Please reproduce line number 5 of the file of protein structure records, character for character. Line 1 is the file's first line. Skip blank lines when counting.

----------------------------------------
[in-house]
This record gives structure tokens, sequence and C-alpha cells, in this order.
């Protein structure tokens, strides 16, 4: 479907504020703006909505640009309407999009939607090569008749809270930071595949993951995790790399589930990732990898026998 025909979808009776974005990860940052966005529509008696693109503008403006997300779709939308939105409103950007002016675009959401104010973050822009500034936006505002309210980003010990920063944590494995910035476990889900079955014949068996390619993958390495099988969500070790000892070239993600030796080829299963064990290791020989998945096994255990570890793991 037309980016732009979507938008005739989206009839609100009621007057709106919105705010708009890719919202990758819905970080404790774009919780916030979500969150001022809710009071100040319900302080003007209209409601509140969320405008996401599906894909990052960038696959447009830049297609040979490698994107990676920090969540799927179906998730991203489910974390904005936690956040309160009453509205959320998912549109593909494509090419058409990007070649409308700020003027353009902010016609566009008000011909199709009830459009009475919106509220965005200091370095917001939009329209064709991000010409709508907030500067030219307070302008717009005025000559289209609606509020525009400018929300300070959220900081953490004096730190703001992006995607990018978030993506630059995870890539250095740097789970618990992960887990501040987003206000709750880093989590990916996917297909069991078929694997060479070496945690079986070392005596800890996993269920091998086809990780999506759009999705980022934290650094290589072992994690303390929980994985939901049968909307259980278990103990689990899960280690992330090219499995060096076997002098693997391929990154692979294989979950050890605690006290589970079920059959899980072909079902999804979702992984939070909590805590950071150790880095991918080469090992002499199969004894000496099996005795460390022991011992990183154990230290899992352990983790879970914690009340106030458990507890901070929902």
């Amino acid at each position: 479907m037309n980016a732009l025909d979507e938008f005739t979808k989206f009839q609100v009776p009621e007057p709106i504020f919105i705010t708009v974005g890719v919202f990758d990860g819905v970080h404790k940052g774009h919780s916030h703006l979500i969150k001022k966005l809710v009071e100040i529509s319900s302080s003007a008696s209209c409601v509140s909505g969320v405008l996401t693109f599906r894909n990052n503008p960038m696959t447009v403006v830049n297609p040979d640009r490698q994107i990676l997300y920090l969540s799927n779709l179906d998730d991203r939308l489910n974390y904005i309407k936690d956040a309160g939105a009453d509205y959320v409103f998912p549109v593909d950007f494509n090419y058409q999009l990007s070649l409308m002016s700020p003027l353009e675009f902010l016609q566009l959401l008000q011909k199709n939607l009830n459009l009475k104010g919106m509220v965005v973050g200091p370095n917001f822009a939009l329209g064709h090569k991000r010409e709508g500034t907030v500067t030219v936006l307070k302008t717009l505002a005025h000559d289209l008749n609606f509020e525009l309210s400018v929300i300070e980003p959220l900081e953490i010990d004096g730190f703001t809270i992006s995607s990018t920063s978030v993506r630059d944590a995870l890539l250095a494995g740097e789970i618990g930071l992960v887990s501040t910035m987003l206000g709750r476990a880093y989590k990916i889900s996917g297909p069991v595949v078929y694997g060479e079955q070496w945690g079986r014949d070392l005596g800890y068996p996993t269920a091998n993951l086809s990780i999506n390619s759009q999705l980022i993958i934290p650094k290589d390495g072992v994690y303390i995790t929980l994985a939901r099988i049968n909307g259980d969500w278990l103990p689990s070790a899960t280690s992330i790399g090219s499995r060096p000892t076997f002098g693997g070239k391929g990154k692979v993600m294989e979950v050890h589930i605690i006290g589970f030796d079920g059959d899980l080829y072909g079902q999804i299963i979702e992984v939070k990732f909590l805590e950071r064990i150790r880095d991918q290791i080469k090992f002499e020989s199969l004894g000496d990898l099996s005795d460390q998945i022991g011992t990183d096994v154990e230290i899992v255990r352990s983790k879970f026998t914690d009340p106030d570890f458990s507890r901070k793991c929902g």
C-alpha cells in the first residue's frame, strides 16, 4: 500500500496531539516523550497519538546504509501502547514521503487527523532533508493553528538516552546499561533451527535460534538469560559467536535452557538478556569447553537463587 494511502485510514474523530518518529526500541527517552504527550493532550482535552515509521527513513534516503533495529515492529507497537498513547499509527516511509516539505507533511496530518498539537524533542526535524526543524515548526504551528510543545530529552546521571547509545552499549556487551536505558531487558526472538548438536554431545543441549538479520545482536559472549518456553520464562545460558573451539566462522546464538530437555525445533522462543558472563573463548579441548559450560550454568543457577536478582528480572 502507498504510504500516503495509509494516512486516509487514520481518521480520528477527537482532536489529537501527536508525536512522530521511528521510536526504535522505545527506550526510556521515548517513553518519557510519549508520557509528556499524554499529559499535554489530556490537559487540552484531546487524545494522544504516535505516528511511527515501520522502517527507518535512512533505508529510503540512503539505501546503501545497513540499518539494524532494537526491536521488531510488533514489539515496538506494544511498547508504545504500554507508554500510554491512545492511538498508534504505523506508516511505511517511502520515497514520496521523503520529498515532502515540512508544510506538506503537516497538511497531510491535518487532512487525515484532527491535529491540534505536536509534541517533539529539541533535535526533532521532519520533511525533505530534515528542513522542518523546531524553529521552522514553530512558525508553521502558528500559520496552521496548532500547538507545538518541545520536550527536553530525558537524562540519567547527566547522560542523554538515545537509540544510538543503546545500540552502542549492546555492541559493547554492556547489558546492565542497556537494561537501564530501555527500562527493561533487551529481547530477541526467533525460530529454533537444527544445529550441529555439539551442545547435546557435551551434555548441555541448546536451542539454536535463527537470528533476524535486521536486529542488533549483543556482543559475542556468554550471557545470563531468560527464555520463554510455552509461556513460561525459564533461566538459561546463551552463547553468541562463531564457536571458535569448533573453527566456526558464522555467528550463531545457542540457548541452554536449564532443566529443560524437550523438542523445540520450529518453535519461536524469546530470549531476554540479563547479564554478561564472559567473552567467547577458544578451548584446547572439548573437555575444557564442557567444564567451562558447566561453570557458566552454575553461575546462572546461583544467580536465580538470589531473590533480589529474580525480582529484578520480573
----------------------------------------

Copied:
C-alpha cells in the first residue's frame, strides 16, 4: 500500500496531539516523550497519538546504509501502547514521503487527523532533508493553528538516552546499561533451527535460534538469560559467536535452557538478556569447553537463587 494511502485510514474523530518518529526500541527517552504527550493532550482535552515509521527513513534516503533495529515492529507497537498513547499509527516511509516539505507533511496530518498539537524533542526535524526543524515548526504551528510543545530529552546521571547509545552499549556487551536505558531487558526472538548438536554431545543441549538479520545482536559472549518456553520464562545460558573451539566462522546464538530437555525445533522462543558472563573463548579441548559450560550454568543457577536478582528480572 502507498504510504500516503495509509494516512486516509487514520481518521480520528477527537482532536489529537501527536508525536512522530521511528521510536526504535522505545527506550526510556521515548517513553518519557510519549508520557509528556499524554499529559499535554489530556490537559487540552484531546487524545494522544504516535505516528511511527515501520522502517527507518535512512533505508529510503540512503539505501546503501545497513540499518539494524532494537526491536521488531510488533514489539515496538506494544511498547508504545504500554507508554500510554491512545492511538498508534504505523506508516511505511517511502520515497514520496521523503520529498515532502515540512508544510506538506503537516497538511497531510491535518487532512487525515484532527491535529491540534505536536509534541517533539529539541533535535526533532521532519520533511525533505530534515528542513522542518523546531524553529521552522514553530512558525508553521502558528500559520496552521496548532500547538507545538518541545520536550527536553530525558537524562540519567547527566547522560542523554538515545537509540544510538543503546545500540552502542549492546555492541559493547554492556547489558546492565542497556537494561537501564530501555527500562527493561533487551529481547530477541526467533525460530529454533537444527544445529550441529555439539551442545547435546557435551551434555548441555541448546536451542539454536535463527537470528533476524535486521536486529542488533549483543556482543559475542556468554550471557545470563531468560527464555520463554510455552509461556513460561525459564533461566538459561546463551552463547553468541562463531564457536571458535569448533573453527566456526558464522555467528550463531545457542540457548541452554536449564532443566529443560524437550523438542523445540520450529518453535519461536524469546530470549531476554540479563547479564554478561564472559567473552567467547577458544578451548584446547572439548573437555575444557564442557567444564567451562558447566561453570557458566552454575553461575546462572546461583544467580536465580538470589531473590533480589529474580525480582529484578520480573